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House of Commons Hansard #72 of the 38th Parliament, 1st Session. (The original version is on Parliament's site.) The word of the day was revenues.

Topics

Natural ResourcesOral Question Period

2:45 p.m.

The Speaker

The hon. Minister of Foreign Affairs.

Natural ResourcesOral Question Period

2:45 p.m.

Papineau Québec

Liberal

Pierre Pettigrew LiberalMinister of Foreign Affairs

Mr. Speaker, the government is very concerned about this unilateral action by North Dakota. That is why in April of last year we formerly approached the United States to make the outlet the subject of a joint reference to the International Joint Commission.

Tomorrow, the Prime Minister and I intend to raise the issue with President Bush and Secretary Rice. We will remind them that it is in the interest of the United States just as much as it is in Canada's interest to take a responsible attitude to protect our precious transboundary water resource projects, such as the Devils Lake outlet. They must be fully assessed before they are implemented.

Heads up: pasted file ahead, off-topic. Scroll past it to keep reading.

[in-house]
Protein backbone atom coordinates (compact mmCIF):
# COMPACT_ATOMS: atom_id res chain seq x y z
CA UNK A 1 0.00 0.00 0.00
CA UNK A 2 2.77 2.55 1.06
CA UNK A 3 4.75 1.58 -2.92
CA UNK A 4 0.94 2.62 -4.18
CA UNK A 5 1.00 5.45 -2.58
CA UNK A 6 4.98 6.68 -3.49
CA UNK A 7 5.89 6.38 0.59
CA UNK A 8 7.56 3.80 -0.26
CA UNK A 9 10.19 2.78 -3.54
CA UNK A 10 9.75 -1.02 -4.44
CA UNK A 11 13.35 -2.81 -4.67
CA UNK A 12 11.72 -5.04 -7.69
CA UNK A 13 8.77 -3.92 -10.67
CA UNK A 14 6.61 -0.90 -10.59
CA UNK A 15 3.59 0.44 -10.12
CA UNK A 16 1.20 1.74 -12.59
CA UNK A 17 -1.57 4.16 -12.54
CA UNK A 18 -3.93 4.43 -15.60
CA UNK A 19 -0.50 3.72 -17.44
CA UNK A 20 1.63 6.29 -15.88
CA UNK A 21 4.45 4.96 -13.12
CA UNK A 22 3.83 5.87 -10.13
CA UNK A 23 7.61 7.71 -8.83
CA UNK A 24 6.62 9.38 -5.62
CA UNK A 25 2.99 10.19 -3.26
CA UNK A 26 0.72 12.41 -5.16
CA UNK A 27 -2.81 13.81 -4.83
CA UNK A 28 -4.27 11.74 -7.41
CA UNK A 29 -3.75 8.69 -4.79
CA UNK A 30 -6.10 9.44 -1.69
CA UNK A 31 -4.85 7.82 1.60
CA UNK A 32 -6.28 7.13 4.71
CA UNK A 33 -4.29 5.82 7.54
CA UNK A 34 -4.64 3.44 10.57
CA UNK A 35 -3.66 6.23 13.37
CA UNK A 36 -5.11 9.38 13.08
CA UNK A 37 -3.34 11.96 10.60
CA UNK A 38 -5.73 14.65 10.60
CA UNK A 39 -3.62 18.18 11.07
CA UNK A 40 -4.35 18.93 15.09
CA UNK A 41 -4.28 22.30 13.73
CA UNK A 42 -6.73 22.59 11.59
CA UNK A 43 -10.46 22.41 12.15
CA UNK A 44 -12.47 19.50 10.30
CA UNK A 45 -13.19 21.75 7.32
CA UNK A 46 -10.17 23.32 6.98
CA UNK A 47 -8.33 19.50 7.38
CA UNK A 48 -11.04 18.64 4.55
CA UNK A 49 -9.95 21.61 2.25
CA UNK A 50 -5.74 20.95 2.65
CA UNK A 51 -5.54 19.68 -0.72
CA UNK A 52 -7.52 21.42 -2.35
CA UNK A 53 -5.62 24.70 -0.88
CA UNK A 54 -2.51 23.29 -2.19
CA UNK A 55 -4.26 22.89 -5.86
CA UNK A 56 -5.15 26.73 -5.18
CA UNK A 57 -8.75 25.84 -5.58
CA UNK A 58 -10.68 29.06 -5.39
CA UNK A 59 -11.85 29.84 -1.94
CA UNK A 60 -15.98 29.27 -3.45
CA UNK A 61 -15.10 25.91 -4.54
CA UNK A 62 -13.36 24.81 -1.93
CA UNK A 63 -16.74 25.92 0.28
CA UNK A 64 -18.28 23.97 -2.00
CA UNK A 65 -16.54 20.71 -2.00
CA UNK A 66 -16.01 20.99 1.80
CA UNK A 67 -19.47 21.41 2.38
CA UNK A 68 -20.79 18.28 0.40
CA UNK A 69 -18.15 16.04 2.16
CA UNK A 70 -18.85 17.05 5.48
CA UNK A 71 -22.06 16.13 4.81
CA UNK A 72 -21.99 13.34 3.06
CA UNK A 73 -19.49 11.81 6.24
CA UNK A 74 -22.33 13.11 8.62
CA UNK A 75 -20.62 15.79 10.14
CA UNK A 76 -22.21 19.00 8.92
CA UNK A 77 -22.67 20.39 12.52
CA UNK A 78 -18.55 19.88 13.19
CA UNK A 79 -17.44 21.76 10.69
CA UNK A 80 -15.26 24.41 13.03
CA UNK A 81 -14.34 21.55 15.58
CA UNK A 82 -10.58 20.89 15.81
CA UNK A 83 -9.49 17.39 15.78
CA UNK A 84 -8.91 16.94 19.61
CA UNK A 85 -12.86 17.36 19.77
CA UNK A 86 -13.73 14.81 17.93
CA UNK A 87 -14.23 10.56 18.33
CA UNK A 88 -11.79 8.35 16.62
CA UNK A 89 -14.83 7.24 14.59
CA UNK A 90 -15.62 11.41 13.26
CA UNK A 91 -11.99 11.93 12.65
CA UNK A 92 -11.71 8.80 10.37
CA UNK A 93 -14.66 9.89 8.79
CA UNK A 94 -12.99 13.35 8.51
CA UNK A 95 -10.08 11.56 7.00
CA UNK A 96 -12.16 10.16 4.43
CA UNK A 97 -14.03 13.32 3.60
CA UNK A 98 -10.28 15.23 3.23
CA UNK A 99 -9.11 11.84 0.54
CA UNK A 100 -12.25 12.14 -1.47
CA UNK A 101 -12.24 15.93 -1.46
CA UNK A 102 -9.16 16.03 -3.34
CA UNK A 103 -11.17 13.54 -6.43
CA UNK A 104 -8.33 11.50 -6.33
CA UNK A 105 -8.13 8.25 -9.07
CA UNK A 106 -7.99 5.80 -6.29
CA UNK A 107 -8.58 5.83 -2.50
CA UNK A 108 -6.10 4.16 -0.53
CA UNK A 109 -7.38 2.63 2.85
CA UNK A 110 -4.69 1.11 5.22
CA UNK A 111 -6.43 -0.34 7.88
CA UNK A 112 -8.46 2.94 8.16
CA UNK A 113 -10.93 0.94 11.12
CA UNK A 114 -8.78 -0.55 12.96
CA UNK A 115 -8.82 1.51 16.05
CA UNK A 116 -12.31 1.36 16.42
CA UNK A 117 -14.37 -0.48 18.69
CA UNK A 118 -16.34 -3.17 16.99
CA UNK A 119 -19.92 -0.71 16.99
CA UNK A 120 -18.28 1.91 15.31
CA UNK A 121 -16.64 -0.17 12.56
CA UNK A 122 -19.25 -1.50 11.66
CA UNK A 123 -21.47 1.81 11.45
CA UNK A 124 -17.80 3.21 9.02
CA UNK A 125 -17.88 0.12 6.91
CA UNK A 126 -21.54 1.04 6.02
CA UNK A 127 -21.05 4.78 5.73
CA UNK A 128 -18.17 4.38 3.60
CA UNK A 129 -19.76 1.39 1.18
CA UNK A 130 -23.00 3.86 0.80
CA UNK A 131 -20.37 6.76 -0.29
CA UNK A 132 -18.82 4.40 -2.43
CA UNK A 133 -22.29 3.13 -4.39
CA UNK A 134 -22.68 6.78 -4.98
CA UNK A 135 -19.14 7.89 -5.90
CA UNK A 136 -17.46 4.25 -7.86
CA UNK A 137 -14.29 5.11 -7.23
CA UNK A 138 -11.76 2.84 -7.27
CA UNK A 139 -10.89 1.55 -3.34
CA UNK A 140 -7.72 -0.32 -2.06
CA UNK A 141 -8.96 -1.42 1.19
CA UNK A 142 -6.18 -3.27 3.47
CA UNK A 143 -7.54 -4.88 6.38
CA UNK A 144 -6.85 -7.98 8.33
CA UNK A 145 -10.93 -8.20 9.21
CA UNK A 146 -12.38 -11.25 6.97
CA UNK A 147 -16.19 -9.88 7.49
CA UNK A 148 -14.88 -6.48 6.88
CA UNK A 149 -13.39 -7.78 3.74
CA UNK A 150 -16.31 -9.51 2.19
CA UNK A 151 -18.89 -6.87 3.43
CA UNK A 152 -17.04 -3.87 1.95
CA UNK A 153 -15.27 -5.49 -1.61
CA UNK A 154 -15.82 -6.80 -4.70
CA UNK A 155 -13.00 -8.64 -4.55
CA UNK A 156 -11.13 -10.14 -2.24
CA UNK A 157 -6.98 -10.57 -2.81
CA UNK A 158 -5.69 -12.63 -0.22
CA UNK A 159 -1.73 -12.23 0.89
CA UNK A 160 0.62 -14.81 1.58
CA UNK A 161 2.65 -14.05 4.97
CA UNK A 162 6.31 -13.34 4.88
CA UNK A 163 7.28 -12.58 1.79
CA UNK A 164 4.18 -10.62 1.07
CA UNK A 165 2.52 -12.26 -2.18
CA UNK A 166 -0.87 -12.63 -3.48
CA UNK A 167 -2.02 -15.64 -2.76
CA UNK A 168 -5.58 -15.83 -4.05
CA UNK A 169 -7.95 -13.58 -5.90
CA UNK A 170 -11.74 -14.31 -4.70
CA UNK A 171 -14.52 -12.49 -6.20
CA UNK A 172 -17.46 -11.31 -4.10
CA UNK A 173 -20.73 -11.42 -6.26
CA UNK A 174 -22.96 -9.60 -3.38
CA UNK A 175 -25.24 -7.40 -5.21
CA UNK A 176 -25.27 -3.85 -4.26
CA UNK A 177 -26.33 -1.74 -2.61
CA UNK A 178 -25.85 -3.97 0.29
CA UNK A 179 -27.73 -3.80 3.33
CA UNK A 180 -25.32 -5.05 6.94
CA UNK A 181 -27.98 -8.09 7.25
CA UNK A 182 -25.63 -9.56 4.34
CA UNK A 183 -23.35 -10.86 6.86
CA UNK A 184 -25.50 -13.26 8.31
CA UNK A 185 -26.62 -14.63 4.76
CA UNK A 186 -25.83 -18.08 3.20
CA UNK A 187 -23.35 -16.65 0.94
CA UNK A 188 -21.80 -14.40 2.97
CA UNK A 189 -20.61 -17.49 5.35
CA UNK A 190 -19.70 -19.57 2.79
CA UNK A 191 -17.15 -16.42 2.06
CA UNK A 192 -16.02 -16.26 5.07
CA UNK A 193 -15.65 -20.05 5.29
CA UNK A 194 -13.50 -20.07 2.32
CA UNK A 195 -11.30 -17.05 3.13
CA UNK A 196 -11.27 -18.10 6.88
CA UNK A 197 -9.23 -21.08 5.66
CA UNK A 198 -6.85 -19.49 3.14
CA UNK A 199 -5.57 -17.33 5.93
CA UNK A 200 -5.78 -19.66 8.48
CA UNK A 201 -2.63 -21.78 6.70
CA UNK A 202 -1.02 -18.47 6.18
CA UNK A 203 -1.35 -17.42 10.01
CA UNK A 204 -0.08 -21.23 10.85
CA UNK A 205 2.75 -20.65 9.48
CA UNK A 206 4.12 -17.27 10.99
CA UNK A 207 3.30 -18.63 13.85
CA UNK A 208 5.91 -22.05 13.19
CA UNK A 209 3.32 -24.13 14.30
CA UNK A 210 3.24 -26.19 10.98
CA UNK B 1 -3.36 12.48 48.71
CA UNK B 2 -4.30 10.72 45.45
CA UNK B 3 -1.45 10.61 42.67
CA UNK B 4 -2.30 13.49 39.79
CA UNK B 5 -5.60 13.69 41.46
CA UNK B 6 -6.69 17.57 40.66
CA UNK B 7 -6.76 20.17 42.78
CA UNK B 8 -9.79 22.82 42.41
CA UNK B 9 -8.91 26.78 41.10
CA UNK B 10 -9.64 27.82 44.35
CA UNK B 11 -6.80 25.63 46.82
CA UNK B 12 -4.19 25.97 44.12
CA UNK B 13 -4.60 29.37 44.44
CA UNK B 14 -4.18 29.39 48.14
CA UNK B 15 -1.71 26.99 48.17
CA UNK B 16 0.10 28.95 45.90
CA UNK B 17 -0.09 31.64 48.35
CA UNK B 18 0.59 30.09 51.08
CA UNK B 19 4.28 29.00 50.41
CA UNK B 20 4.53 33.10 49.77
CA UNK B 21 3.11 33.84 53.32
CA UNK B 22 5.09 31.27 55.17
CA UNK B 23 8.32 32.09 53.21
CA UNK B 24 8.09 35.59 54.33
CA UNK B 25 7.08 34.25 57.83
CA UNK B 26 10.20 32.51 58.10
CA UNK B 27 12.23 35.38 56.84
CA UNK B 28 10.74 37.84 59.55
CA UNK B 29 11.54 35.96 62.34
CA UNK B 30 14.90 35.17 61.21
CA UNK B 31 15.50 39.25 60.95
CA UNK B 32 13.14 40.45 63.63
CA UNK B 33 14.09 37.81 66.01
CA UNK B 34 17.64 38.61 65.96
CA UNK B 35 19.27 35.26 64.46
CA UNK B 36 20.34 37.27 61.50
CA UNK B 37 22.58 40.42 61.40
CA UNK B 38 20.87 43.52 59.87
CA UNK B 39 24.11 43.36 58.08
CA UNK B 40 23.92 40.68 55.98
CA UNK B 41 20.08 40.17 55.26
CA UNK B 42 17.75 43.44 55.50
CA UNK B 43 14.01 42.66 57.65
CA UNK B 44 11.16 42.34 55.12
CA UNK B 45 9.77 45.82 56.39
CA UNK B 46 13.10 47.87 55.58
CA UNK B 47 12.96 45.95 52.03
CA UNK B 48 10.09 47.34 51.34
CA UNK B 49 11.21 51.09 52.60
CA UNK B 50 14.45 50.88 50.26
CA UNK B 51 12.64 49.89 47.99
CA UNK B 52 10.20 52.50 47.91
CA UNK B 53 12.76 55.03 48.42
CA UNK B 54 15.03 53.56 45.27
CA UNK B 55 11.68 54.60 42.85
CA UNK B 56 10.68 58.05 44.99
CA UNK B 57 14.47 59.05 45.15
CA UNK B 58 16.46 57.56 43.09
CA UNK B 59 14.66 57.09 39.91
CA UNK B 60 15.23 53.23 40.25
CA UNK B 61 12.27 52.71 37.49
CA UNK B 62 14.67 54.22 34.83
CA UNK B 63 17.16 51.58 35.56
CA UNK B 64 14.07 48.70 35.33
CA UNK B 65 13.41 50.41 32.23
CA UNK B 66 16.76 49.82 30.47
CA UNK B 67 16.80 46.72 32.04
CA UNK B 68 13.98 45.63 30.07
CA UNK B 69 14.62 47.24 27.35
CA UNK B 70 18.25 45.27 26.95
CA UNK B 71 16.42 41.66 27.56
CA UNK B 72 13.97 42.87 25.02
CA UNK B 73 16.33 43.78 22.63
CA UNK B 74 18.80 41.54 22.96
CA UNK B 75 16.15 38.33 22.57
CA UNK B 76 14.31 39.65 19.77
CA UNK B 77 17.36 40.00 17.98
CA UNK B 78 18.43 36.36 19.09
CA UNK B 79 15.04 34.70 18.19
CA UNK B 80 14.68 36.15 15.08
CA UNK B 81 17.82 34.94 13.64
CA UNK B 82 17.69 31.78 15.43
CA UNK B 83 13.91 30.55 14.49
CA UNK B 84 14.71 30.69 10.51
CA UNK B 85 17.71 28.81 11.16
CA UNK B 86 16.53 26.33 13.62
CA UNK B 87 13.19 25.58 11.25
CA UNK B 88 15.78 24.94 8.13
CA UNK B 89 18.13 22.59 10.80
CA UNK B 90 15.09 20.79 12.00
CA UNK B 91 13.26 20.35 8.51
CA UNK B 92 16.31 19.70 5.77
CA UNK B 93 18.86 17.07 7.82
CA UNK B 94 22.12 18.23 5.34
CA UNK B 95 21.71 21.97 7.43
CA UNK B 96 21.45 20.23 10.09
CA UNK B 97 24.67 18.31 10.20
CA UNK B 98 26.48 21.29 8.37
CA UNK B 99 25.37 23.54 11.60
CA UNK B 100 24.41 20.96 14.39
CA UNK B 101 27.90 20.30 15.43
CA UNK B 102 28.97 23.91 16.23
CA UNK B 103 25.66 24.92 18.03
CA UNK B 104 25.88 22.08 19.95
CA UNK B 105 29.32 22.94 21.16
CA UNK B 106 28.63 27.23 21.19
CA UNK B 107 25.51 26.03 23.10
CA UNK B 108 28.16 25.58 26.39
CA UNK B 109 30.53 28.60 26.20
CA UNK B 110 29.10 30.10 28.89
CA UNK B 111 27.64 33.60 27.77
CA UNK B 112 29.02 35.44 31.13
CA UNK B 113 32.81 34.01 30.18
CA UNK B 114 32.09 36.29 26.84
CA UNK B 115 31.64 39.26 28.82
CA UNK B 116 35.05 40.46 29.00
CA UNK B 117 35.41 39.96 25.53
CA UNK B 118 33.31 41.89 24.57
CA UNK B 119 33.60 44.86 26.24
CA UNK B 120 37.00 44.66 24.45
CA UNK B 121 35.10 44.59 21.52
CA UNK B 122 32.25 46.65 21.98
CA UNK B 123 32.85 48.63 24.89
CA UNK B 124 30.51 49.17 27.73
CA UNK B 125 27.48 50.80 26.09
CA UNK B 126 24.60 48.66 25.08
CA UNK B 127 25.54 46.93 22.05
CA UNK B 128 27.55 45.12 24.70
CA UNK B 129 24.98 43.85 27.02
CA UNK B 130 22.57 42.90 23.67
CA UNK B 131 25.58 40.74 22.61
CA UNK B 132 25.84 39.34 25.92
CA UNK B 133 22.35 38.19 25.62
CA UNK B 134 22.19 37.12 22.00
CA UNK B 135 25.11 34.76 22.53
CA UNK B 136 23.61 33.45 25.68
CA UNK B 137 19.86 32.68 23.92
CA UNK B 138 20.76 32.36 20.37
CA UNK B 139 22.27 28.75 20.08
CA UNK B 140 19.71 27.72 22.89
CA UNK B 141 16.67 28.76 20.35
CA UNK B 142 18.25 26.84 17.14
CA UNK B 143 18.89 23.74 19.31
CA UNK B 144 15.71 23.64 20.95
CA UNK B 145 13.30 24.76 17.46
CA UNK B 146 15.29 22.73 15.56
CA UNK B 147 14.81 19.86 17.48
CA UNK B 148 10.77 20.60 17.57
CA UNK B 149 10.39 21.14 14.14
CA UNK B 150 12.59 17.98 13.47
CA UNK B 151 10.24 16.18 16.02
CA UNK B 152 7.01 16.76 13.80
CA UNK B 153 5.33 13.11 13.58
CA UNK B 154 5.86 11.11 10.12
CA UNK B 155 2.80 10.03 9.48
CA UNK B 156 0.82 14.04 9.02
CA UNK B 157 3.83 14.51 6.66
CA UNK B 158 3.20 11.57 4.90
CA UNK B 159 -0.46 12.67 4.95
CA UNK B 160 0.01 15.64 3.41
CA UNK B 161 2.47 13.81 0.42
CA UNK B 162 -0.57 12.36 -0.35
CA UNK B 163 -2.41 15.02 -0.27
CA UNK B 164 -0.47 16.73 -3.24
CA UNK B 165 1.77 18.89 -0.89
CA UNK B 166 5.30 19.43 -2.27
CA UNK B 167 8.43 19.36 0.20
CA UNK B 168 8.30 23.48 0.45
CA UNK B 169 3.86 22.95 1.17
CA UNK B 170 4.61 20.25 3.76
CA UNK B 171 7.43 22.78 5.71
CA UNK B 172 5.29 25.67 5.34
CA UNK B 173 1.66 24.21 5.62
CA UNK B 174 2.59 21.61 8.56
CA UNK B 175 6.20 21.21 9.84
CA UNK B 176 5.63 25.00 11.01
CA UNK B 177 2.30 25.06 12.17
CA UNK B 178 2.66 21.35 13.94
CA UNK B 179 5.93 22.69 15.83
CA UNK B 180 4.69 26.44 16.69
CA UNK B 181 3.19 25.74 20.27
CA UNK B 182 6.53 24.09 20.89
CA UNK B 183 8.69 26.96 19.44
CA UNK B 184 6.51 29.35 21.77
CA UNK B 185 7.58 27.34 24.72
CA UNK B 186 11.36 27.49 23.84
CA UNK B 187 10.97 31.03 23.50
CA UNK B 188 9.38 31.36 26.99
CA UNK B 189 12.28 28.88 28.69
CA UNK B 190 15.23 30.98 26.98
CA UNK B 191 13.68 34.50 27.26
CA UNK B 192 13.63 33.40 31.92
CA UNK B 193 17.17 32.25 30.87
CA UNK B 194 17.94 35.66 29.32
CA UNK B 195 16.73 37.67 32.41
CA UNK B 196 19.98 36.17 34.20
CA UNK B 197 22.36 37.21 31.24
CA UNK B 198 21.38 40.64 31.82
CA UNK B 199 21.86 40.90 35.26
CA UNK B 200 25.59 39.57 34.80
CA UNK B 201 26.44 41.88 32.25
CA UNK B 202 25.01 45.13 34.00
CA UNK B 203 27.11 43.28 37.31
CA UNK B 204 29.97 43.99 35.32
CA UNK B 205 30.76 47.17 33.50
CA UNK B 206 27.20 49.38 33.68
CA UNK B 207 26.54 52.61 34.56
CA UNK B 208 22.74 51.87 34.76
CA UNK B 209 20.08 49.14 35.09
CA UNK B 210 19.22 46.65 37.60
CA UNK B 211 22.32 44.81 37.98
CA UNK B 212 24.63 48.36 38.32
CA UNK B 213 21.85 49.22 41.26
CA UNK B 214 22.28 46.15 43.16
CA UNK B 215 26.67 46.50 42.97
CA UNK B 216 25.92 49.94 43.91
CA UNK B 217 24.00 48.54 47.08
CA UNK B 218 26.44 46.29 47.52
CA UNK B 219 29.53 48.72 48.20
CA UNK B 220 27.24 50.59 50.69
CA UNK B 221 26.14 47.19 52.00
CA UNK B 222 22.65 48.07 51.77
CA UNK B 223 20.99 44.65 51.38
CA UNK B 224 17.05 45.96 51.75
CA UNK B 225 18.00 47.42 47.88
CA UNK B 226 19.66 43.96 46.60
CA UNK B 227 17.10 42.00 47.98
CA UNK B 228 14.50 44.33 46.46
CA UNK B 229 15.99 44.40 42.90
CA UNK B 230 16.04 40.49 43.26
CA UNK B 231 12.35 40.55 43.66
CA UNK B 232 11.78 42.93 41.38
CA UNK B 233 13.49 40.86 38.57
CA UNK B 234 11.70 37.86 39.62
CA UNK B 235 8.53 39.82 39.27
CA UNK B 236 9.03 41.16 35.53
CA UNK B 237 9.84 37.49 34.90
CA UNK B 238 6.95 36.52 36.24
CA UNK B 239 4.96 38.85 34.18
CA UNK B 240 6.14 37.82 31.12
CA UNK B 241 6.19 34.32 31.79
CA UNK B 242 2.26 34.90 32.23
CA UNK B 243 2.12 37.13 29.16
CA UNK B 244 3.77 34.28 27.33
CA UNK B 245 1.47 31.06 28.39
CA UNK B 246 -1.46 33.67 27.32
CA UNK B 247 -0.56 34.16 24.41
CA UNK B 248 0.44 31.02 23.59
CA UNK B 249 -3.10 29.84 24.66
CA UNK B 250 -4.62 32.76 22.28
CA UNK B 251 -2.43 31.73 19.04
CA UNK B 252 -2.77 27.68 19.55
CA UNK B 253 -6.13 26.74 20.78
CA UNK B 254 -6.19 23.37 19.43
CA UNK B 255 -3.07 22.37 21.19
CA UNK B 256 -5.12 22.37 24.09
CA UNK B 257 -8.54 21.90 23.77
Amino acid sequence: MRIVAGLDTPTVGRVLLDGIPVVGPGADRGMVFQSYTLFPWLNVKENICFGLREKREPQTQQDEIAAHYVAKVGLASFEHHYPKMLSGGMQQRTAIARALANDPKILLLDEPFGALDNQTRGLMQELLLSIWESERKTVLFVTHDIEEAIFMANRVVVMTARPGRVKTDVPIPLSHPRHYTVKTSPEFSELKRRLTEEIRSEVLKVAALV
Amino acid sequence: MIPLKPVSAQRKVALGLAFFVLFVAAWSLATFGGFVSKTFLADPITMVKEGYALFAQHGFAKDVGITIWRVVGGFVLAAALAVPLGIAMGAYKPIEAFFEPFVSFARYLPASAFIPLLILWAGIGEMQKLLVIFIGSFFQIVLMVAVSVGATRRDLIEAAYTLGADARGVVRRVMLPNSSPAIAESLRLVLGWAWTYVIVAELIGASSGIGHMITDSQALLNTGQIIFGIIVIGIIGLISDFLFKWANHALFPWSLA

Air-IndiaOral Question Period

2:45 p.m.

NDP

Peter Julian NDP Burnaby—New Westminster, BC

Mr. Speaker, the former senior minister from British Columbia has publicly stated that slamming the door on a public inquiry to find out what happened in the Air-India bombing would be a betrayal of the Liberal Party's commitments to Canadians.

The current Minister of Health has publicly stated that CSIS treated the Air-India crisis in a casual manner because it involved people from the South Asian community. Former MP and Solicitor General critic, John Nunziata, has said that there was a massive cover-up. All Liberals.

What is the government afraid of? A public inquiry is needed. Will the Prime Minister commit today to a public inquiry if there is no appeal?

Air-IndiaOral Question Period

2:45 p.m.

Edmonton Centre Alberta

Liberal

Anne McLellan LiberalDeputy Prime Minister and Minister of Public Safety and Emergency Preparedness

Mr. Speaker, far from there being a cover-up in this tragic incident, there has been a considerable number of reviews and hearings including the longest criminal trial in the history of this country.

I have offered, along with key government officials, to meet with family members and representatives. I would like to sit down with them, identify the questions that they think are still unanswered, and then determine whether at this point, 20 years later after this tragedy, we can find useful answers to those questions for the families.

Air-IndiaOral Question Period

2:45 p.m.

NDP

Peter Julian NDP Burnaby—New Westminster, BC

That is another weak answer, Mr. Speaker, and another betrayal of the victims' families.

It is unbelievable that the government would show no respect to the 329 families and refuse to ensure that this never happens again. We know what the families are calling for. They have been calling for a public inquiry for 20 years. As a spokesperson for the families said, “The dead deserve more”. These families deserve more.